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“Grandfathered” vs. “Grandmothered” Health Plans

September 21, 2018

Company-sponsored group health plans that are categorized as “grandfathered” or “grandmothered” may sound similar, but they do have significant differences in how (and when) they were started, and how they can continue within an organization. Here, we have compiled a summary of key components to define the plans.

Grandfathered Health Plans

A grandfathered health plan is a group health insurance coverage plan that was already in existence at an organization on March 23, 2010 when the Affordable Care Act (ACA) was signed into law. These plans can continue offering coverage as they did prior to the ACA with very specific stipulations.  These plans are exempt from some of the ACA requirements such as preventive health services coverage without any cost-sharing and the expanded appeals process and external review.  However, they are subject to other provisions and non-compliance can result in a loss of the grandfathered status:

    • The plan or coverage has continuously covered a person (not necessarily the same person) since March 23, 2010
    • No prohibited plan design changes are made such as –
      • Any increase in a cost-sharing percentage (i.e., increase in co-insurance)
      • Increases in fixed-amount cost-sharing (other than co-payments) of more than 15% above medical inflation
      • Increased in fixed-amount co-payments above the greater of a specified dollar amount or 15% above medical inflation
      • Decreases in employer contributions of more than a specified percentage
      • elimination of all or substantially all the benefits to diagnose or treat a particular condition
      • changing insurance contract or policy
    • Required disclosure and recordkeeping requirements are met

Grandfathered plans may add new employees, as well as family members, without losing their status. However, there is an anti-abuse rule:  A plan will lose grandfathered status if it engages in a business transaction (i.e., a merger) for the principle purpose of covering new individuals under a grandfathered plan, or if it transfers employees from one plan to another in certain circumstances without a “bona fide employment-based reason.”

For employers looking to preserve their grandfathered status, they will need to fully comprehend and apply all rules. Once grandfathered status is lost, it cannot be regained.

Grandmothered Health Plans

These small-group (and individual) health plans took effect after the ACA was signed into law in March 2010, but before the exchanges opened for business in October 2013. Grandmothered plans are subject to an HHS transition policy allowing insurers in these markets to renew health insurance policies they would otherwise have cancelled due to noncompliance with certain ACA insurance market reforms such as:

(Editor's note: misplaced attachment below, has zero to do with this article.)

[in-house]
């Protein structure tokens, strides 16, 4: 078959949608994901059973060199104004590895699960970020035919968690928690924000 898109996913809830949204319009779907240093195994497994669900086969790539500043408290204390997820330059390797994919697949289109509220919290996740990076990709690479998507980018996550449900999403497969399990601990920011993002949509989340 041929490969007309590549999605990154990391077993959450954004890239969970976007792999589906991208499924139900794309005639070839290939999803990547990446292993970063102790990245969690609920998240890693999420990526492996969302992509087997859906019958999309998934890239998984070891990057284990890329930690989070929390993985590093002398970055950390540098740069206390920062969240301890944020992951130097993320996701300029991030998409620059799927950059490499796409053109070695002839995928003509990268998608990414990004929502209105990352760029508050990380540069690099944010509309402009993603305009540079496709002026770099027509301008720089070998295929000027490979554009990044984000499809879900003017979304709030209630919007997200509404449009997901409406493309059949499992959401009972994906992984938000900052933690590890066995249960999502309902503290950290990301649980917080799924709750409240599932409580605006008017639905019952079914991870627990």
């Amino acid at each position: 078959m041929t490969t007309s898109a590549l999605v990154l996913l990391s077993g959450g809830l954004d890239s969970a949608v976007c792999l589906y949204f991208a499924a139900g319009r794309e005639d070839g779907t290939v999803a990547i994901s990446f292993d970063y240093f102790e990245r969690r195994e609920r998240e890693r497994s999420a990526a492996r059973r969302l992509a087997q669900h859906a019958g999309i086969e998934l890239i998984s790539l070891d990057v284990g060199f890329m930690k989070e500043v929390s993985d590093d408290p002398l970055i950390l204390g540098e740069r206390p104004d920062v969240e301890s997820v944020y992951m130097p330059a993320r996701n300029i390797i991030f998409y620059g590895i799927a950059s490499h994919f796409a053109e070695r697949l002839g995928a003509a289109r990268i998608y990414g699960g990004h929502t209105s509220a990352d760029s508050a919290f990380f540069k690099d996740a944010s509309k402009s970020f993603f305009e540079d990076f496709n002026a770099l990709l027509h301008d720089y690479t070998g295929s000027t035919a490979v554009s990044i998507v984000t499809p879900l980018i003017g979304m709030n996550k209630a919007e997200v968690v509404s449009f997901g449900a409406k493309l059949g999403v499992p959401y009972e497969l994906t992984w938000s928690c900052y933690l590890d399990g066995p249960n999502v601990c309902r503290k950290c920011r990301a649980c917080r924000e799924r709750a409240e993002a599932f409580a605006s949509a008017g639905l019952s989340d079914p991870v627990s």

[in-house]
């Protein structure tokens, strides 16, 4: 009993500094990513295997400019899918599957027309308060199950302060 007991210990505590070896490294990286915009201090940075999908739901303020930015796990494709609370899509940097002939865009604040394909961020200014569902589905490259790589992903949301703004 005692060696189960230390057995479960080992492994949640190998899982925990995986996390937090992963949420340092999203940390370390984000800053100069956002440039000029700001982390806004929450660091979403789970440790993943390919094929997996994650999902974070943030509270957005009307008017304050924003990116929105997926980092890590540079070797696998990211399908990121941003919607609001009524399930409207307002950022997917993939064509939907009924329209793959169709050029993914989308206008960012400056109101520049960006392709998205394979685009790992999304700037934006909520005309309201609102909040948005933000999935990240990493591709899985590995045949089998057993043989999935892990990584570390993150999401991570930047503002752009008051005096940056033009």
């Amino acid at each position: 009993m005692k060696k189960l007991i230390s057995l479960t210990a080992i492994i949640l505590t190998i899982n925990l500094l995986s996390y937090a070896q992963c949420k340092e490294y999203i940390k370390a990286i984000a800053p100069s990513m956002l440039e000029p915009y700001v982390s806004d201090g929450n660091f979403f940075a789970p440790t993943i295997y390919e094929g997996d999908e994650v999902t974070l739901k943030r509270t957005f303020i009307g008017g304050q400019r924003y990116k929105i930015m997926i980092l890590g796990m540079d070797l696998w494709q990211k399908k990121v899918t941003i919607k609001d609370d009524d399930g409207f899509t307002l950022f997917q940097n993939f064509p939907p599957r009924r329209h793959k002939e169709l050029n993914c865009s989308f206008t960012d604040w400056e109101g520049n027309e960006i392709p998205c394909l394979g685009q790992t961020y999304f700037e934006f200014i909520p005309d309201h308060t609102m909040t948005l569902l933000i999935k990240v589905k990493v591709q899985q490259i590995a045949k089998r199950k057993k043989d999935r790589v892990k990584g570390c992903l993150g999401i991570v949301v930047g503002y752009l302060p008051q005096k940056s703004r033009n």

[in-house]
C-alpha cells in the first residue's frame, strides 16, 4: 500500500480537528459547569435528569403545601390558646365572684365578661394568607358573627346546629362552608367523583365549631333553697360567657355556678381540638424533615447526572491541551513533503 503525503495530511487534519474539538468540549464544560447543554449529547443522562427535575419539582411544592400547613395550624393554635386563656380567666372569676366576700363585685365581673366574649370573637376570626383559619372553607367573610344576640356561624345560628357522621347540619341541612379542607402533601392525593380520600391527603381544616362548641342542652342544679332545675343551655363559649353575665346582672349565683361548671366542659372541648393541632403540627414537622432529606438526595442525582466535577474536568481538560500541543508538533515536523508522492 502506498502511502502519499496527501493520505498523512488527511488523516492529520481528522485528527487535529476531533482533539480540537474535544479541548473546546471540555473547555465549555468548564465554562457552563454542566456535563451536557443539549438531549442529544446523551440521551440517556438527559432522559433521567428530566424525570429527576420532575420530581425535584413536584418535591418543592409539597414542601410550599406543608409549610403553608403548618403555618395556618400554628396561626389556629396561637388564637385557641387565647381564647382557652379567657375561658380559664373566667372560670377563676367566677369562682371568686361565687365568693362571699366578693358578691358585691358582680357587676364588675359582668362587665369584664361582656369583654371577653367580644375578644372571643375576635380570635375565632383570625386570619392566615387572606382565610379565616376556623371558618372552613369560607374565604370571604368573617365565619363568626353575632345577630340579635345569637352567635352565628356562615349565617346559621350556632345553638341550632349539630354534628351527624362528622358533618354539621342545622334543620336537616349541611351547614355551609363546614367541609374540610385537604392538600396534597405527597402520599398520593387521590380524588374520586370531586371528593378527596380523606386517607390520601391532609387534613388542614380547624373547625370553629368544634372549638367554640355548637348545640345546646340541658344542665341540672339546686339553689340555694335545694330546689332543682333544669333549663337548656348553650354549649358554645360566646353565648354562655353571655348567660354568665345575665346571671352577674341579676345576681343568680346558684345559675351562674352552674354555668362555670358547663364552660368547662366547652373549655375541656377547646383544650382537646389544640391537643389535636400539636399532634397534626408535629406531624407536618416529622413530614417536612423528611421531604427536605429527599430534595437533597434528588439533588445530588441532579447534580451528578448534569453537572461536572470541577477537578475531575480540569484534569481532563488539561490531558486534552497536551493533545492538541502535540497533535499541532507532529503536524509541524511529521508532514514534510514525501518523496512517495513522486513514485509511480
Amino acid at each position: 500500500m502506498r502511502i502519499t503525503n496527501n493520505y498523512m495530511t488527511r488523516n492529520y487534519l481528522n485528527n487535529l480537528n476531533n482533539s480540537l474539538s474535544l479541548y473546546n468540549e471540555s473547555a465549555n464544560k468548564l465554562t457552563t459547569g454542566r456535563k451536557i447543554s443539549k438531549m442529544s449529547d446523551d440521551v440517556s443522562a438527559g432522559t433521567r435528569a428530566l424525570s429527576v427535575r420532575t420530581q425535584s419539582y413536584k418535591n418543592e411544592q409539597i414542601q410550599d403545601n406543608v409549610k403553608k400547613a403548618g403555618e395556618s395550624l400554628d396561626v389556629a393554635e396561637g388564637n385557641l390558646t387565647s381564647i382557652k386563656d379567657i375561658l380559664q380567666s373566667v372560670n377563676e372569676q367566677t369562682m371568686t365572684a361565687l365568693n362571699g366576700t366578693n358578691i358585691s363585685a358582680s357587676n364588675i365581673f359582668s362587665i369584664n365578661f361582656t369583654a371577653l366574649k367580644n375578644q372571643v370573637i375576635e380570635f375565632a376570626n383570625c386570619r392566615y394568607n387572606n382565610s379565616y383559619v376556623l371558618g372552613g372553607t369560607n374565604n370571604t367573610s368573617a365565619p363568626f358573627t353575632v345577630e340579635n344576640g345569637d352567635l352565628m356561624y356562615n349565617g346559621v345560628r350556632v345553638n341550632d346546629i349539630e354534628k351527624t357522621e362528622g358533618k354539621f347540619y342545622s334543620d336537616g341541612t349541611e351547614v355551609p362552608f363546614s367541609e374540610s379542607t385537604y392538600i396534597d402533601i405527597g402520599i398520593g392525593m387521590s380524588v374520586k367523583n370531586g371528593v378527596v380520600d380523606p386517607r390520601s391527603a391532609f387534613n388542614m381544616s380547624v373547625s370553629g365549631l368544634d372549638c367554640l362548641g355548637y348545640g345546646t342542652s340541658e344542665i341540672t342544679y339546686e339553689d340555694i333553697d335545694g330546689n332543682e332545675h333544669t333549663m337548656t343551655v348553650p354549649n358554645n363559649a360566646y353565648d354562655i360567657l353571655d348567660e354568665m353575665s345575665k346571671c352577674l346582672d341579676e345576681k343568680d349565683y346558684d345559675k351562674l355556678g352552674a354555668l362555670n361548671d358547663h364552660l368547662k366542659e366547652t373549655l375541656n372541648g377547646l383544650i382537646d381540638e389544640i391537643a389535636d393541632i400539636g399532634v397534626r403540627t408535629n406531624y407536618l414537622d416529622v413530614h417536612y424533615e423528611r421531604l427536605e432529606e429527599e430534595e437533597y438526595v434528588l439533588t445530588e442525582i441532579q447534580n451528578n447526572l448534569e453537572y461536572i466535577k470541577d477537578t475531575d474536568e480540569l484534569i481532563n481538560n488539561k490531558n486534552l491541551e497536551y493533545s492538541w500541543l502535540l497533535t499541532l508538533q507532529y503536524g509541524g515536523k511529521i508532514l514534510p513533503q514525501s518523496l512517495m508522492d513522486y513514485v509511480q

• Premium rate rules
    • Guaranteed availability and renewability
    • The requirement to provide essential health benefits

Grandmothered plans do not have to comply with the bulk of the ACA’s provisions. They are not required to cover essential health benefits other than preventive care, but they cannot have annual or lifetime benefit limits for essential health benefits that they cover.  These plans have not been available for purchase by any individuals or employers since the end of 2013, but employees can still newly enroll in grandmothered plans, as long as the employer purchased the plan prior to 2014 (small group grandmothered plans cannot impose pre-existing condition exclusions, or benefit waiting periods that exceed 90 days).

Transition relief for grandmothered plans has been extended several times. Under the most recent extension, states may permit insurers that have continually renewed grandmothered plans since January 1, 2014, to renew such coverage again for any policy year beginning on or before October 1, 2019. However, the insurance policies must not extend past December 31, 2019. An insurer that renews a grandmothered plan is required to provide an annual informational notice explaining the right to retain existing coverage to affected individuals and small businesses.

The details of these plans are complicated and require diligence when applying the rules. As always, it recommended to discuss the guidelines and rules with your broker to maintain compliance, and to evaluate if it is valuable to continue with the plan.

For more information regarding Employee Benefits for your organization, email Billy MacNair, Vice President at Brown & Brown Benefit Advisors at

Brown & Brown Benefit Advisors